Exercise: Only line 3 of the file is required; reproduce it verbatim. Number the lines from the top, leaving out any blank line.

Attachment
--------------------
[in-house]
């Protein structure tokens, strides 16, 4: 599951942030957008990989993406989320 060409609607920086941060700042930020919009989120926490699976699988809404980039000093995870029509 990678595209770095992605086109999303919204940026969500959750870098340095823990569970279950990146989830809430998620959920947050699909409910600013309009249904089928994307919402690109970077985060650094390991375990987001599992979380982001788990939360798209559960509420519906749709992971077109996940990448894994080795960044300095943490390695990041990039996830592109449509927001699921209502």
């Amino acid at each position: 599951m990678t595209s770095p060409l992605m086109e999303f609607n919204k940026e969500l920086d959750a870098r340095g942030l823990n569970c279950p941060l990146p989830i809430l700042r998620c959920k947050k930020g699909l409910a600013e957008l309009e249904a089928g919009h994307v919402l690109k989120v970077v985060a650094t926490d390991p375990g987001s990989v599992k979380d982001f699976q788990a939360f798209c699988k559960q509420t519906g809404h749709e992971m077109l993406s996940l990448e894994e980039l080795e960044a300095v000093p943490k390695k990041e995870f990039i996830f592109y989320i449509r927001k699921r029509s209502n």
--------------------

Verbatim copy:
């Amino acid at each position: 599951m990678t595209s770095p060409l992605m086109e999303f609607n919204k940026e969500l920086d959750a870098r340095g942030l823990n569970c279950p941060l990146p989830i809430l700042r998620c959920k947050k930020g699909l409910a600013e957008l309009e249904a089928g919009h994307v919402l690109k989120v970077v985060a650094t926490d390991p375990g987001s990989v599992k979380d982001f699976q788990a939360f798209c699988k559960q509420t519906g809404h749709e992971m077109l993406s996940l990448e894994e980039l080795e960044a300095v000093p943490k390695k990041e995870f990039i996830f592109y989320i449509r927001k699921r029509s209502n």